After six months of experience, Sotelo is not sure that residential recycling makes any significant difference in the mountain of garbage Dallas households generate each year. “We haven’t seen much effect on garbage collection at all, ” he says. “It’s not very much waste being removed from the waste stream. “

An average Dallas family, Sotelo says, discards about 4, 000 pounds of trash, garbage, leaves, and lawn clippings each year. That means Sotelo’s department piles roughly a half-million tons of gunk and junk into landfills every 12 months. Studies show that much of that debris will still be there, intact, in 200 years.

But residential recycling offers little relief to the collection crews who heave garbage bags into their trucks or to the landfills that ultimately accept the detritus. If every Dallas residence recycled material at the same rate that the 4, 700 homes active in the pilot program have over the past six months, only 88. 000 tons of garbage, about 17 percent, would be carved from the mountain.

“I don’t know if residential recycling would keep the landfills from filling up, ” says Sotelo. “I don’t know if the city could cut garbage collection costs or save any money. “

What Sotelo does know is that a city wide recycling program similar to the current pilot would severely tax the city budget. CMC currently charges Dallas $1. 75 a month for each of the 14, 000 homes in the test area. (CMC also keeps whatever it collects from reselling the material. ) If the program could be extended citywide for the same fee, the cost-without service to businesses and apartments-would approach $5 million a year.

“That’s more money than I want to think about, ” says Sotelo.

Grants from private companies and the federal government cover part of the cost of the pilot project. The rest of the money comes from an environmental protection fee of 50 cents a month which the council added to water bills last year.

“If we did it citywide, 1 imagine we would have to raise the environmental protection fee enough to cover the costs, ” says Sotelo. “1 think a lot of people would object to that. I don’t know anything about the politics of the idea, but it could be hard to get it through the city council. “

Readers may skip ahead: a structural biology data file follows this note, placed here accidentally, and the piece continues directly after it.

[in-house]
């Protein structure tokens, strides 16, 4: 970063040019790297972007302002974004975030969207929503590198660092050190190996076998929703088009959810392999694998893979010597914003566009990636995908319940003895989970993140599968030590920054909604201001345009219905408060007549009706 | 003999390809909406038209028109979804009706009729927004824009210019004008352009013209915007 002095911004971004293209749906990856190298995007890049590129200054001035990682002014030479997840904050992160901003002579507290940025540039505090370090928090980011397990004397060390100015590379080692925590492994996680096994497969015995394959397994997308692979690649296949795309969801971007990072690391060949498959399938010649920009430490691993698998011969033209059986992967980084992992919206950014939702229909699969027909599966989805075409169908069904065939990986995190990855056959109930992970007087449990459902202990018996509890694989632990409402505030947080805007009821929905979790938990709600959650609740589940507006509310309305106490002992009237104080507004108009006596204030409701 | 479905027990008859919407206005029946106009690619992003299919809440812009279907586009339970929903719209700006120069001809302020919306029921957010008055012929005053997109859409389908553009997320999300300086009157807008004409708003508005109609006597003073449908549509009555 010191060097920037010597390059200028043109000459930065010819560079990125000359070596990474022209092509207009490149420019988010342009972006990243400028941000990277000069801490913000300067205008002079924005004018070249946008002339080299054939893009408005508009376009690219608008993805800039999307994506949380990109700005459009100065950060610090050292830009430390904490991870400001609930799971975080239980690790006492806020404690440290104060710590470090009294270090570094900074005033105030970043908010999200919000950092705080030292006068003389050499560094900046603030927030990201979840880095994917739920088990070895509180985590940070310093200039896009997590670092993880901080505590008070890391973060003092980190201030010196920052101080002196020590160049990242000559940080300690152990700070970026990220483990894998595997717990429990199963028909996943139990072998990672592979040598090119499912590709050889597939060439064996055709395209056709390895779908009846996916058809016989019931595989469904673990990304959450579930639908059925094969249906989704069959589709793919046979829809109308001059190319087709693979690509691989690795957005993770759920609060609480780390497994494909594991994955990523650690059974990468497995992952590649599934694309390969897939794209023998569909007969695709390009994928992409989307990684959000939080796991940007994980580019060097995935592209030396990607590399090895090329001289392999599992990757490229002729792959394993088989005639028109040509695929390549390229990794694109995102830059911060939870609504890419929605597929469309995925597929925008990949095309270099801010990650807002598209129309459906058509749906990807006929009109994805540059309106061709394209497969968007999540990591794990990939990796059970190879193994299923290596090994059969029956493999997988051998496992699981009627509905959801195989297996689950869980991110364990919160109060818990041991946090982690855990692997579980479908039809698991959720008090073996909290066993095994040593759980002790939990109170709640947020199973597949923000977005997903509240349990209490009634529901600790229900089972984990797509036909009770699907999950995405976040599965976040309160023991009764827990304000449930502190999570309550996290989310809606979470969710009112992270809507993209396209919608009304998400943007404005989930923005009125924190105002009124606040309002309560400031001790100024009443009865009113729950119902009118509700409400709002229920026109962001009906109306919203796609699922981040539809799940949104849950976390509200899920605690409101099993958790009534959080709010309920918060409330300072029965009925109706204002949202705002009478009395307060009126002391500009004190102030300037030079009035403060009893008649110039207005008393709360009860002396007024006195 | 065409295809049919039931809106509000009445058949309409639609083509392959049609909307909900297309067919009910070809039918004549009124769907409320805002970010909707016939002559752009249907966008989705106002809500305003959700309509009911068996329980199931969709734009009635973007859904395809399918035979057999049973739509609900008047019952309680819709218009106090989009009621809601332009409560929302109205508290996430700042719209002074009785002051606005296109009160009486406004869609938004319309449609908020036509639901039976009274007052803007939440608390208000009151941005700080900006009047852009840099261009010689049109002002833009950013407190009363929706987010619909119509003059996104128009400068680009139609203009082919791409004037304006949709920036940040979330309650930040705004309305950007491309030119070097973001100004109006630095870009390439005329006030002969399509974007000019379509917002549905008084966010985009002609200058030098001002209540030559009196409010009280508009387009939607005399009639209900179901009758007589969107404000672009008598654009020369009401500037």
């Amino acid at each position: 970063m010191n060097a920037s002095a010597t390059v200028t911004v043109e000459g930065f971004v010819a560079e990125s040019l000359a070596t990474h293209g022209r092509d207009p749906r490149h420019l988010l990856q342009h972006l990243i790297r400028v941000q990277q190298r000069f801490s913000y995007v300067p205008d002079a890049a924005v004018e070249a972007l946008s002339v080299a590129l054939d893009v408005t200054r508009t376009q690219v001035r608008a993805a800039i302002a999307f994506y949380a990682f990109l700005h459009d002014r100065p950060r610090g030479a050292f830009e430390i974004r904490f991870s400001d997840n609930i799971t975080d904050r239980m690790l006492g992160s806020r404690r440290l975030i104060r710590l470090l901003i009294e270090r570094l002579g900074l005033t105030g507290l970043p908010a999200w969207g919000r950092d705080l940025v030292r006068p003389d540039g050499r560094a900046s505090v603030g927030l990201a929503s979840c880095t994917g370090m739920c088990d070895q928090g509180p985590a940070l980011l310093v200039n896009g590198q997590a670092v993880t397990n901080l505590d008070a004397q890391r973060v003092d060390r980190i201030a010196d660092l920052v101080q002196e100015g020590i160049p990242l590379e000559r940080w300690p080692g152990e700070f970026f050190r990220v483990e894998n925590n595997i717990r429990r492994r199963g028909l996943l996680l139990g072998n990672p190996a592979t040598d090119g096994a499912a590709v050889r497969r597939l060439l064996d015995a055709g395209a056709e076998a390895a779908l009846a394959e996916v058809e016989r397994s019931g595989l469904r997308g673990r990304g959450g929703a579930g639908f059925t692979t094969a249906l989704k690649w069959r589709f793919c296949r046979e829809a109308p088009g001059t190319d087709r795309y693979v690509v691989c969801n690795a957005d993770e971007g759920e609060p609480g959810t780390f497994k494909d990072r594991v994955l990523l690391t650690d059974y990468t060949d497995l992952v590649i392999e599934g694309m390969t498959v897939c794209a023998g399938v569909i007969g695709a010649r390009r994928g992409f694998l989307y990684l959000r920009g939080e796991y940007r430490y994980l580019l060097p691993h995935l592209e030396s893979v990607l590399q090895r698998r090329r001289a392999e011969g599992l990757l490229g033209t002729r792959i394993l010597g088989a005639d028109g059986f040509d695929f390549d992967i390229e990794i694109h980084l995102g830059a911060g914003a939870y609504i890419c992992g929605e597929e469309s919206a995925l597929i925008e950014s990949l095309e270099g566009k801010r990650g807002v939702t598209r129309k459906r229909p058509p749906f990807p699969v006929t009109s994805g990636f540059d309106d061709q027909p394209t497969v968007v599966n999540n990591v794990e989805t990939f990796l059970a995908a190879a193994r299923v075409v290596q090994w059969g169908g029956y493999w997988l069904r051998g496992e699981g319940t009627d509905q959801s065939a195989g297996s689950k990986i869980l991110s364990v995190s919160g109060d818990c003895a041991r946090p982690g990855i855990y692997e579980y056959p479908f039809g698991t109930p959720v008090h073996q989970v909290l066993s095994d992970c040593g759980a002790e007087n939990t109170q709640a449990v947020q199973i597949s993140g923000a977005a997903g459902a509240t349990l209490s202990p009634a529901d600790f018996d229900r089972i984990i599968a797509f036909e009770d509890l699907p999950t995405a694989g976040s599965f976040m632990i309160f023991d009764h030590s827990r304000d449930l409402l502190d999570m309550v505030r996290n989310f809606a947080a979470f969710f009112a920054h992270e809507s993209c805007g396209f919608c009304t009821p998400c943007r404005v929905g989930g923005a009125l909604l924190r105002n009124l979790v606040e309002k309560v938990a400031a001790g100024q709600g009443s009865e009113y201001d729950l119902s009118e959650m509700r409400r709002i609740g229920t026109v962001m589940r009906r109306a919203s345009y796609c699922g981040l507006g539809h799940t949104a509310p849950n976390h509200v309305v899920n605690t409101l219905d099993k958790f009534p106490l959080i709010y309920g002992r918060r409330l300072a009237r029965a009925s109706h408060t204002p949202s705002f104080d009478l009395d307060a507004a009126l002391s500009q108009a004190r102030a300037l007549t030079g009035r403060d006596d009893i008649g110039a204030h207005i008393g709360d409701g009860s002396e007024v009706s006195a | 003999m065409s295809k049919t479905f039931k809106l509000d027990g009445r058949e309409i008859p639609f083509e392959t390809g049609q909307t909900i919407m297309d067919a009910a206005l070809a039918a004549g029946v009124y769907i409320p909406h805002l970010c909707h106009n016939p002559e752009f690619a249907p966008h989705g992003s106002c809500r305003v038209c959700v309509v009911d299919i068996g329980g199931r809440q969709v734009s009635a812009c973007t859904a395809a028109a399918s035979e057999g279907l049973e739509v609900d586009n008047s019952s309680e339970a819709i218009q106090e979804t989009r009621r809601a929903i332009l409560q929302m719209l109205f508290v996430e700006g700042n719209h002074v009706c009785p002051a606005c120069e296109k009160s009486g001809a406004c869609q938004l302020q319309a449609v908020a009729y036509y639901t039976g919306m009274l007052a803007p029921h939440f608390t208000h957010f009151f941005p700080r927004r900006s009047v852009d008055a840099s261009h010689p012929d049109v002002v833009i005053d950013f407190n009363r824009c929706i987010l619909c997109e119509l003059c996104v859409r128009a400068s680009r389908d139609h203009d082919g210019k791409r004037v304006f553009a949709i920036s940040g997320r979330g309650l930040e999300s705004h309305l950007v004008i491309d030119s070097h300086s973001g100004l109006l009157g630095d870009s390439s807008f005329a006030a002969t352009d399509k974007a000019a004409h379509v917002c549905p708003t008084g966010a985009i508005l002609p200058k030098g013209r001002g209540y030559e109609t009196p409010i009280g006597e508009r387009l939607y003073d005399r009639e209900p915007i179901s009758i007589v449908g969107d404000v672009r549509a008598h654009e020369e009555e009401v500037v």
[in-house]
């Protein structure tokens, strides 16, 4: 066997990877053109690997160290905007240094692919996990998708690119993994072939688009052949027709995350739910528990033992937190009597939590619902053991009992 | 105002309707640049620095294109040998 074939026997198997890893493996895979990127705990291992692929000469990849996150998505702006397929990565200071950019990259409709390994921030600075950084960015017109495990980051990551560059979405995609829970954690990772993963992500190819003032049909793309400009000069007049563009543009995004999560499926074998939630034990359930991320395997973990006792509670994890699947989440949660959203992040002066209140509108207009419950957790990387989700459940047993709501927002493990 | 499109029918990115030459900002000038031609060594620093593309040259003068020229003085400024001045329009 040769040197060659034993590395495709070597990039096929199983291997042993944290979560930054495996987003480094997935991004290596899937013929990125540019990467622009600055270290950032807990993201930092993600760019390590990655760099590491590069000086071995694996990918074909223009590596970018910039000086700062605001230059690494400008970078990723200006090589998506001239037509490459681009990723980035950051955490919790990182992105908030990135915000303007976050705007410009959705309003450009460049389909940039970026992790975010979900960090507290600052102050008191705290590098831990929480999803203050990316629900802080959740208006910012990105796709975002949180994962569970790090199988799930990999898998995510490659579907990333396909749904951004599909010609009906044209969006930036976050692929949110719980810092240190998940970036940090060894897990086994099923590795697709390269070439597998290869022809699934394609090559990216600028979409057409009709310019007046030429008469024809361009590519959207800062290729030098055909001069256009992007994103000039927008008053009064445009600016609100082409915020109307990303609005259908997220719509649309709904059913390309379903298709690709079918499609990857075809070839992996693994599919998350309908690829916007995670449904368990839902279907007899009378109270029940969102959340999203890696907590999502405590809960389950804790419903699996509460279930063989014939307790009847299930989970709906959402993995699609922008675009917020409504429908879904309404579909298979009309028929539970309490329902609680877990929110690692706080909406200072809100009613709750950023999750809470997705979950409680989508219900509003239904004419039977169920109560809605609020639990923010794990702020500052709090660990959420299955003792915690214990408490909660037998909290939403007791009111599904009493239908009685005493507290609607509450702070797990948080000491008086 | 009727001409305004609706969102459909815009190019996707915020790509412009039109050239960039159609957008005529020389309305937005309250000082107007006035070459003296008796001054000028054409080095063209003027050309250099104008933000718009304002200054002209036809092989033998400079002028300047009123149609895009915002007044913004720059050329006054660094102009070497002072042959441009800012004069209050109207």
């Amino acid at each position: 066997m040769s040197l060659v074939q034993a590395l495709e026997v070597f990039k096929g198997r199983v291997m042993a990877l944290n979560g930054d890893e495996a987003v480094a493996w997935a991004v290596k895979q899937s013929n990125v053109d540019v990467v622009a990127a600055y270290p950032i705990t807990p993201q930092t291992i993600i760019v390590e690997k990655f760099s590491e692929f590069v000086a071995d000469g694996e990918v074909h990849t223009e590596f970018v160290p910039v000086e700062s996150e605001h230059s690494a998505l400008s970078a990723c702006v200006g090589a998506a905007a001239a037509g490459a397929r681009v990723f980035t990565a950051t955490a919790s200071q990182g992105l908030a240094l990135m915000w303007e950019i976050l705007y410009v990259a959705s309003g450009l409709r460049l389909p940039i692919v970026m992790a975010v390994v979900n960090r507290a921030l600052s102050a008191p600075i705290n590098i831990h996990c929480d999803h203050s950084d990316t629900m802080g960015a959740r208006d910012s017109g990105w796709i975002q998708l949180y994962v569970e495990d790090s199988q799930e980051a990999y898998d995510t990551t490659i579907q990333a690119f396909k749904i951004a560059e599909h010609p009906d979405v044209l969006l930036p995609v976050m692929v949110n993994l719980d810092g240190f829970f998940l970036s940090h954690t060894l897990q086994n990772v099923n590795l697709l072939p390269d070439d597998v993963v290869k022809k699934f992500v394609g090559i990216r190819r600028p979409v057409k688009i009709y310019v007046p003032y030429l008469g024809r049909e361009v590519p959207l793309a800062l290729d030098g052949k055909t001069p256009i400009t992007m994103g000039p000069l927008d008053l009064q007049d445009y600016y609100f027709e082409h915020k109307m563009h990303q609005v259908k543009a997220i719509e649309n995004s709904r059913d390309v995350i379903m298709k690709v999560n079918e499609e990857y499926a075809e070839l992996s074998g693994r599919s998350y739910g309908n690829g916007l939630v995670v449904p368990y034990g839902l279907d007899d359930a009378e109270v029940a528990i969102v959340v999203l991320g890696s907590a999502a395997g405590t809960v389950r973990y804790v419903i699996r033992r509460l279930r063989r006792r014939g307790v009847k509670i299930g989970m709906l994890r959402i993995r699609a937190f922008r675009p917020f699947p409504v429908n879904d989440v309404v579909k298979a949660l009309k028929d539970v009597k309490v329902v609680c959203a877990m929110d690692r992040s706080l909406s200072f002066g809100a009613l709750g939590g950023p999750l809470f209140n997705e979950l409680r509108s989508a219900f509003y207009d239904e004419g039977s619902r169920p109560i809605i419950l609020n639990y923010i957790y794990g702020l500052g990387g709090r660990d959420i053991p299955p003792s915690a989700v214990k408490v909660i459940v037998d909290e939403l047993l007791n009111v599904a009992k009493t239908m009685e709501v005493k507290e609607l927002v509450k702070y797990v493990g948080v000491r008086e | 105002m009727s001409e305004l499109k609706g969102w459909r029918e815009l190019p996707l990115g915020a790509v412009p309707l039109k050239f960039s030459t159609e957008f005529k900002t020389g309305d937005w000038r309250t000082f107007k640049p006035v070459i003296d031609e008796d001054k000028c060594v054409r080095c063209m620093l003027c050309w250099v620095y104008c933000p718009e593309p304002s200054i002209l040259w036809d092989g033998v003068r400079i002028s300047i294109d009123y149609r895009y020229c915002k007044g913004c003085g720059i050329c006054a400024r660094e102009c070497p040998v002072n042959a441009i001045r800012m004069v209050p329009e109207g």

Neither Sotelo nor Levi Davis is prepared to say what kind of recycling program, if any, the staff will recommend at the end of the pilot project. However, if residential recycling goes city wide, Sotelo favors a plan similar to one recently adopted in the Park Cities, where families who want recycling service subscribe to it in the same way that they might subscribe to cable television. They pay $2 a month for pickup and $5. 25 for each collection bin they order.

“The advantage is that those who want to recycle will pay for it, ” Sotelo explains, “I really don’t see any disadvantages. You’re providing a service and making it available to all citizens. “

But Hill and her cadre of environmentalists insist that a subscription service is wholly unacceptable. Though she concedes that a curb-side recycling fee could work a hardship on low-income families, Hill argues that even the poor should gladly bear the price of protecting the planet.

“Those people are more concerned about paying rent and putting food on the table, ” she says. “They feel helpless. We have to make them see that recycling empowers them. This is one place where every individual can make a difference. “

For his part, Sotelo contends that recycling ought to begin with business, not in the home. Much of what companies throw away, including mammoth stacks of computer paper, is in demand by recycling companies. And because businesses pay their waste contractors by volume, diverting materials from dump-sters to recycling bins could cut overall costs.

“A lot of businesses generate material that a recycling company would actually pay for instead of charging to haul it away. ” says Sotelo. “Businesses could benefit not only from what (hey make by selling it, but also from what they save by not throwing it away. There’s a good economic reason for businesses to recycle. That’s where we can really make a difference. “

In the final analysis, economics probably holds the key to successful recycling. Faith and fervor likely won’t get the job done.

As Sotelo has learned from experience in the pilot residential recycling program, “You’ve got to show people how they can benefit from a program like this. Most people won’t do it just because it’s right. “